Join Averett University’s Black Student Union for a screening of The Movement, a documentary telling the courageous story of the leaders and hundreds of protestors that took to the streets in the summer of 1963 and risked their lives in a coordinated effort to end segregation in the Last Capital of the Confederacy.

From the early days of the struggle to the historic March on Washington, the documentary traces the Civil Rights struggle in Danville that led to Bloody Monday—when armed police officers, firefighters and deputized garbage collectors turned high-powered hoses and batons on protestors kneeling in prayer. The carnage resulted in dozens of injuries and sent shockwaves through the nation, leading Martin Luther King Jr. to visit the small city four times in a span on nine months, declaring the Danville Police Department one of the most brutal forces in the south.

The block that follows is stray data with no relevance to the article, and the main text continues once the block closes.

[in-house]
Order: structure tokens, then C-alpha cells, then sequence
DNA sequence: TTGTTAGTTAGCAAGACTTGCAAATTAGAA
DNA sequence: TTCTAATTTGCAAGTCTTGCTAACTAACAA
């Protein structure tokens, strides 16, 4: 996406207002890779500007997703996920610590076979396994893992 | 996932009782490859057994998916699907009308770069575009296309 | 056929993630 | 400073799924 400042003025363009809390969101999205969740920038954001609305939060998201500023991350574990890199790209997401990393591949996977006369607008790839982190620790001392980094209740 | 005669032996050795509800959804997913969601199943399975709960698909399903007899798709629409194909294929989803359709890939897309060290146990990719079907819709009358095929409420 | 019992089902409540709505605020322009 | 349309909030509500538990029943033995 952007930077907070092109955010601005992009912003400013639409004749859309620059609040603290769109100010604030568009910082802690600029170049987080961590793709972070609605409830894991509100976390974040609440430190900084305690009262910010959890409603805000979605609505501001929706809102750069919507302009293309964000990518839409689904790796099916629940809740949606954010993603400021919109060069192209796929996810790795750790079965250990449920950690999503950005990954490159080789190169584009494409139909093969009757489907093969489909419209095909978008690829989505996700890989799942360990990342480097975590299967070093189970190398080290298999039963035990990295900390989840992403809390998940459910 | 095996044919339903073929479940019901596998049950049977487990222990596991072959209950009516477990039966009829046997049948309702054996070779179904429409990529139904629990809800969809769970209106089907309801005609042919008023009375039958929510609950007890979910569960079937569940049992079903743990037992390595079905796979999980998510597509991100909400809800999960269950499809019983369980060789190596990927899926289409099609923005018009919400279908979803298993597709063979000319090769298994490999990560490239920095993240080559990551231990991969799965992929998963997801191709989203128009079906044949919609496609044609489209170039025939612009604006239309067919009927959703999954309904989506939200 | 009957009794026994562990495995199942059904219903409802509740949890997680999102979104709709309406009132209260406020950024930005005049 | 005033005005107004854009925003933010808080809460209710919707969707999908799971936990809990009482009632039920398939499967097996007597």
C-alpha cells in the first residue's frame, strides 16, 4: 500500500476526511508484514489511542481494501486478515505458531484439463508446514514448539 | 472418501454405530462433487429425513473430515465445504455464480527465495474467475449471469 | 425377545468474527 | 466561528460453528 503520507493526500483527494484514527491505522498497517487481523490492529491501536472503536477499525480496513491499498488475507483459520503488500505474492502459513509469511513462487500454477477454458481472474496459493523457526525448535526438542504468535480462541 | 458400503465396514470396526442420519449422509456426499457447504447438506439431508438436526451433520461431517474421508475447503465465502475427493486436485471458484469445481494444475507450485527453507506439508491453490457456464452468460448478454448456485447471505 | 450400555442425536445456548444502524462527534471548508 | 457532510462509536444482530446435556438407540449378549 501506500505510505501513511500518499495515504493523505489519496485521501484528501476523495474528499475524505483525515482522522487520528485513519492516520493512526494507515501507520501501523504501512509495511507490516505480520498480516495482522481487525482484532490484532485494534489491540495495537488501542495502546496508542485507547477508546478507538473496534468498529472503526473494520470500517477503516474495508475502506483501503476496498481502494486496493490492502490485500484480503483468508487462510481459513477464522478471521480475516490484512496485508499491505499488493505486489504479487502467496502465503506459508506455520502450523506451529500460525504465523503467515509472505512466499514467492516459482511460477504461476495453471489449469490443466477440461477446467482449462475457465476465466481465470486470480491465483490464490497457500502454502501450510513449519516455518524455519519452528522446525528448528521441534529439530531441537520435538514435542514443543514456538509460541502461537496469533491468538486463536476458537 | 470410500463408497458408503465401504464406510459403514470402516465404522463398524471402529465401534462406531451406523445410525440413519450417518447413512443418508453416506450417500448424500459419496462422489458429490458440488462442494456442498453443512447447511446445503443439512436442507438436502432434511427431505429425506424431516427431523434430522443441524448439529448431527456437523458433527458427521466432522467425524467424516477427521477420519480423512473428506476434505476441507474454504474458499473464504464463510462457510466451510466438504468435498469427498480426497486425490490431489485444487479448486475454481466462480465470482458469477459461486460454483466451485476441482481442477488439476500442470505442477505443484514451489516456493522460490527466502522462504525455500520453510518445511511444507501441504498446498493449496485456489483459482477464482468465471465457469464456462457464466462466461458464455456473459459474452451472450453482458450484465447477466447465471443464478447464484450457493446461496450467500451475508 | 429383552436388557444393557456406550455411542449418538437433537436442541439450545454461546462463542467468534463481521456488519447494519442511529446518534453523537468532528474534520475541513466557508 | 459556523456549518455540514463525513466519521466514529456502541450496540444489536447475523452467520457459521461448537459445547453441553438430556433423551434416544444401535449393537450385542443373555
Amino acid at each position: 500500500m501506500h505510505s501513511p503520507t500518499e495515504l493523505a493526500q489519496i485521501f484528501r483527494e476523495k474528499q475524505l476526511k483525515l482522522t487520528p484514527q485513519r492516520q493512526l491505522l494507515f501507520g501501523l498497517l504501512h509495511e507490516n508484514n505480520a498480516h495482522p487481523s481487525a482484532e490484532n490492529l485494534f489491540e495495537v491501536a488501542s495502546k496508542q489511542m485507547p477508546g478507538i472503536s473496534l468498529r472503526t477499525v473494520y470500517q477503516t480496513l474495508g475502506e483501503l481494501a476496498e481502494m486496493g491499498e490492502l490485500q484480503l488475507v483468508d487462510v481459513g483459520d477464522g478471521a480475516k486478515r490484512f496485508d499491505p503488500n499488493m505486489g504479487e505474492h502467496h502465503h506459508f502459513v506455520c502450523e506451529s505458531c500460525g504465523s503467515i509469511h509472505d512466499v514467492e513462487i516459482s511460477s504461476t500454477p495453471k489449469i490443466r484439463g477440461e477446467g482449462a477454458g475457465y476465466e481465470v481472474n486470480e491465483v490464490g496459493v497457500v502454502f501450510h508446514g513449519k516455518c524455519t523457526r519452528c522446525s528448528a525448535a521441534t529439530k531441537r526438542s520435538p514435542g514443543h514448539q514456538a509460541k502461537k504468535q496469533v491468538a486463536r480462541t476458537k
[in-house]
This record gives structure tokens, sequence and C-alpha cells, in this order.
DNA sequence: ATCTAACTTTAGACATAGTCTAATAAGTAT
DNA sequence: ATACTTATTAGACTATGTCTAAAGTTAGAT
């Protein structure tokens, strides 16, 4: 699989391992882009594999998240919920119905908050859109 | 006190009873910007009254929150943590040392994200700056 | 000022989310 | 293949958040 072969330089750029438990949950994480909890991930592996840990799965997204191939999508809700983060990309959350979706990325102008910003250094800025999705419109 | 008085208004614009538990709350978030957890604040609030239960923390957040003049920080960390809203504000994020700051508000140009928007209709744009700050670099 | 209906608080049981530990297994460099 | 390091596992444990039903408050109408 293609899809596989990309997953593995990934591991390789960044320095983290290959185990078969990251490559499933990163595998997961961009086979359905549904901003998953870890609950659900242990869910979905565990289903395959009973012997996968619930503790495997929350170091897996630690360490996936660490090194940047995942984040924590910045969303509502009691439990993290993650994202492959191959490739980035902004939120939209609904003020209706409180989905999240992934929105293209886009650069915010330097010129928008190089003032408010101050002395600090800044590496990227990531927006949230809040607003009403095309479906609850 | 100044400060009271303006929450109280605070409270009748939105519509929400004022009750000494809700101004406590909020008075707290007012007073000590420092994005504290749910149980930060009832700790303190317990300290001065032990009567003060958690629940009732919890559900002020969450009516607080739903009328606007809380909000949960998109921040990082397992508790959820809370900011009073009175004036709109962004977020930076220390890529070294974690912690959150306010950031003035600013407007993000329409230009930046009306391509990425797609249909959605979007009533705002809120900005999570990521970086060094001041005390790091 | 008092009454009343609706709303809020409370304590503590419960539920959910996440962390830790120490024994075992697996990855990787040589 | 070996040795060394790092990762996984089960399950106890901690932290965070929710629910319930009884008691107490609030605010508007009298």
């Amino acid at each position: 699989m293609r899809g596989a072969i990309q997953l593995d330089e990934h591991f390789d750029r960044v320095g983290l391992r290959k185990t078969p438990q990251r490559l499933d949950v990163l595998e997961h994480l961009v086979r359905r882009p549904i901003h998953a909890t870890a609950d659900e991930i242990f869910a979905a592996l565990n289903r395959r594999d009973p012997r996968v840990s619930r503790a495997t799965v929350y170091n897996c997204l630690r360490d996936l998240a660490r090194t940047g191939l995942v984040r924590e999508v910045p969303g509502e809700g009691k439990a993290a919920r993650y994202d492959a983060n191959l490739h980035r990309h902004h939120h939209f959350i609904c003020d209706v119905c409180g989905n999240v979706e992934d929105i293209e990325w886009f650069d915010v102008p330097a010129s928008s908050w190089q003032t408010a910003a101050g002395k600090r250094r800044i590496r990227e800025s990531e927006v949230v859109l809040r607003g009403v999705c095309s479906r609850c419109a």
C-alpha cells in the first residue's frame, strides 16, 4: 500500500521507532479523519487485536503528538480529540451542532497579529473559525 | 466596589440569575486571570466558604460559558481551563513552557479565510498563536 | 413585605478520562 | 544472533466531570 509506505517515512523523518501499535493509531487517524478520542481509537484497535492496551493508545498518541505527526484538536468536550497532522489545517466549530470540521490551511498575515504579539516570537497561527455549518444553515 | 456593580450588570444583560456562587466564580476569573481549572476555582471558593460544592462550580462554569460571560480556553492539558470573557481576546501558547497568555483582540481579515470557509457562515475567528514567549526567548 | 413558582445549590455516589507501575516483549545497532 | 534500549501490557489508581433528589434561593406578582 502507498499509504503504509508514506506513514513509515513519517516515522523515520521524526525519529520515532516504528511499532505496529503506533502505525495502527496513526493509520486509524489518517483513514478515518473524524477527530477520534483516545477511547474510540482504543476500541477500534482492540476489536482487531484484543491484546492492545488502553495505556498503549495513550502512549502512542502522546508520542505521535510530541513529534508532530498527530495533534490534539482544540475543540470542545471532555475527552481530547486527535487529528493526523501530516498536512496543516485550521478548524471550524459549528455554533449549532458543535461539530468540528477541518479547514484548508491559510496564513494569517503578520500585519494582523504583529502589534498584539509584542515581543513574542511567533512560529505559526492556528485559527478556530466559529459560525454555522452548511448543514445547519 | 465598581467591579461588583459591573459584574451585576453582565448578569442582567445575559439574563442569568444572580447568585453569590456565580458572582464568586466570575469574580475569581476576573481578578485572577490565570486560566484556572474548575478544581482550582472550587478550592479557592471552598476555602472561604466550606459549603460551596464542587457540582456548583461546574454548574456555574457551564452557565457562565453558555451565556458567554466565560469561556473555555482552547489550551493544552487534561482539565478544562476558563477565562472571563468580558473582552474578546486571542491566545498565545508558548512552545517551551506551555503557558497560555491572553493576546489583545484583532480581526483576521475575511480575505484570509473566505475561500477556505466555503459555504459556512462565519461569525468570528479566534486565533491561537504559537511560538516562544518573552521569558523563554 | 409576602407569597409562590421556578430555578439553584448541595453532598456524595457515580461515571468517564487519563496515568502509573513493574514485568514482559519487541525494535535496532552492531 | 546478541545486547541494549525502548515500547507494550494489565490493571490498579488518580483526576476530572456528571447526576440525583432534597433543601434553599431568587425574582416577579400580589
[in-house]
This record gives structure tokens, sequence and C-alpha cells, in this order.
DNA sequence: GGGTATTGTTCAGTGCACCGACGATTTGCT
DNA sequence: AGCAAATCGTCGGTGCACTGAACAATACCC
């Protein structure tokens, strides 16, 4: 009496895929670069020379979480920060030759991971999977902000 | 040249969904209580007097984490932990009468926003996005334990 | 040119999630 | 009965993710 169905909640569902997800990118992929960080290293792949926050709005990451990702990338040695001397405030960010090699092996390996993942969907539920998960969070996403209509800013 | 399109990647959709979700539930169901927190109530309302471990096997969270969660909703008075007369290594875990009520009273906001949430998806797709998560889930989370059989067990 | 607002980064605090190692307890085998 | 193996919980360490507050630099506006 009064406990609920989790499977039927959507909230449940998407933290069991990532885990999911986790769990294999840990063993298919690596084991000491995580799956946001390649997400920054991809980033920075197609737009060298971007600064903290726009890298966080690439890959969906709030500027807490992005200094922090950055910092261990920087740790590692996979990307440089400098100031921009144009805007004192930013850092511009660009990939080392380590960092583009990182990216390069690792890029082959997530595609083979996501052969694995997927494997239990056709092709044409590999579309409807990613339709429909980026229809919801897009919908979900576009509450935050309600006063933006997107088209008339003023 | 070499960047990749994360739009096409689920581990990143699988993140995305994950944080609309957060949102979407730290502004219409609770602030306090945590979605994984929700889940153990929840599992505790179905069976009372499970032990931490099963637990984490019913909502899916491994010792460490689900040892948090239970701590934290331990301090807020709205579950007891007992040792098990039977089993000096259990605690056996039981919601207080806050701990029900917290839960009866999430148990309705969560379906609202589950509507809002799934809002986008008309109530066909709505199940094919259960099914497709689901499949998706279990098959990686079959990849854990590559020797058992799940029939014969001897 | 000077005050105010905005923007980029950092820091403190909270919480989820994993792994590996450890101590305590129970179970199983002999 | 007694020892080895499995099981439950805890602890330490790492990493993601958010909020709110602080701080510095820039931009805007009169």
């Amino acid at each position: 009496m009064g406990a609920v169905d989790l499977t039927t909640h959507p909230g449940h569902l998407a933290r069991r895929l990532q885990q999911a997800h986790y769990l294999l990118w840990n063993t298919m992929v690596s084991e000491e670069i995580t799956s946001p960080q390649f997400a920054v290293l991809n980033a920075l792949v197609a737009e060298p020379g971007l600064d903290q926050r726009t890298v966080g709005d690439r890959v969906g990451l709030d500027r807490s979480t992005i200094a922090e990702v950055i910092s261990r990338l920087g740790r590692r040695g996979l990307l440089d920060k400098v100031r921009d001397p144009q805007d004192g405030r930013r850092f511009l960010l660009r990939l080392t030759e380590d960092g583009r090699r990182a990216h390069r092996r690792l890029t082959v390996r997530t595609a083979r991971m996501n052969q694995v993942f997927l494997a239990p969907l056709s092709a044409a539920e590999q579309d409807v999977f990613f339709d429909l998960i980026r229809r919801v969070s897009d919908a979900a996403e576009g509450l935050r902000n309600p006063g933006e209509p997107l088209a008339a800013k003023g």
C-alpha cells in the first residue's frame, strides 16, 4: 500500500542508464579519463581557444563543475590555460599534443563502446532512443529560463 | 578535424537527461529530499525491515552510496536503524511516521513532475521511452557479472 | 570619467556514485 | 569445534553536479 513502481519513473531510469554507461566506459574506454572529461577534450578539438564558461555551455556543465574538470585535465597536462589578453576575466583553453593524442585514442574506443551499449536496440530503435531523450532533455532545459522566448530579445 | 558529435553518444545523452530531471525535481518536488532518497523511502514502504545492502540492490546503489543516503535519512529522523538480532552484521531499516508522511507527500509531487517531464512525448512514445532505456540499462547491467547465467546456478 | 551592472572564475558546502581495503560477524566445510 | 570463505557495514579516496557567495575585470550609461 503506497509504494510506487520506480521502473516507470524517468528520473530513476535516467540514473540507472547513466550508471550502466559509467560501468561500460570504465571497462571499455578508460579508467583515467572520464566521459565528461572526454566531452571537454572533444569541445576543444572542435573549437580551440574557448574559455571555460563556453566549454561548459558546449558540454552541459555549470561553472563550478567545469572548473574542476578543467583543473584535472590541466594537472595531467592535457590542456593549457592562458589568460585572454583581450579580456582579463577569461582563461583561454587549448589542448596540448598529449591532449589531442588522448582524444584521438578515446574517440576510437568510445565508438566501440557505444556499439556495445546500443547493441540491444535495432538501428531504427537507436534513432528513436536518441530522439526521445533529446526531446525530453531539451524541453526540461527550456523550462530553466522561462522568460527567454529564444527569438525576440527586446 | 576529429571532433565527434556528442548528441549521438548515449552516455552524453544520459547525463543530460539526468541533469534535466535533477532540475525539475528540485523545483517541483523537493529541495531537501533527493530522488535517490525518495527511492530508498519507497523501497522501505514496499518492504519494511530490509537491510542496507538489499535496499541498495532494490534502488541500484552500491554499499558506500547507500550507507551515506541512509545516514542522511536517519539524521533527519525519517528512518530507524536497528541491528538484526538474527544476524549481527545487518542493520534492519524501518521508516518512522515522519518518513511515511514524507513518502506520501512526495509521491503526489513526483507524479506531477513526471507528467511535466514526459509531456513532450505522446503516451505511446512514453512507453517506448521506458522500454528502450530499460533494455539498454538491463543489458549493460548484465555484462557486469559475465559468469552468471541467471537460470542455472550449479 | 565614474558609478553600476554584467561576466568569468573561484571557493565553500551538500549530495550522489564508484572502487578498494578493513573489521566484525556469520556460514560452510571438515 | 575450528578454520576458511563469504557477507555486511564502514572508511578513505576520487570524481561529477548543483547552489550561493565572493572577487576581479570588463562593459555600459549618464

With first-person accounts of the marches and mayhem that followed, The Movement is the inspiring true story of a people oppressed, their relentless pursuit of freedom and the healing that happened along the way.

Be sure to stick around for a discussion following the screening moderated by Karice Luck-Brimmer, Community Initiatives Program Associate at Virginia Humanities.

Vanessa Adkins, right, is apprenticing under her cousin Jessica Canaday Stewart learning the finer points of traditional Chickahominy dancing. Photos taken at the Fall Festival and Pow Wow in Charles City on Saturday, Sept. 22, 2012.

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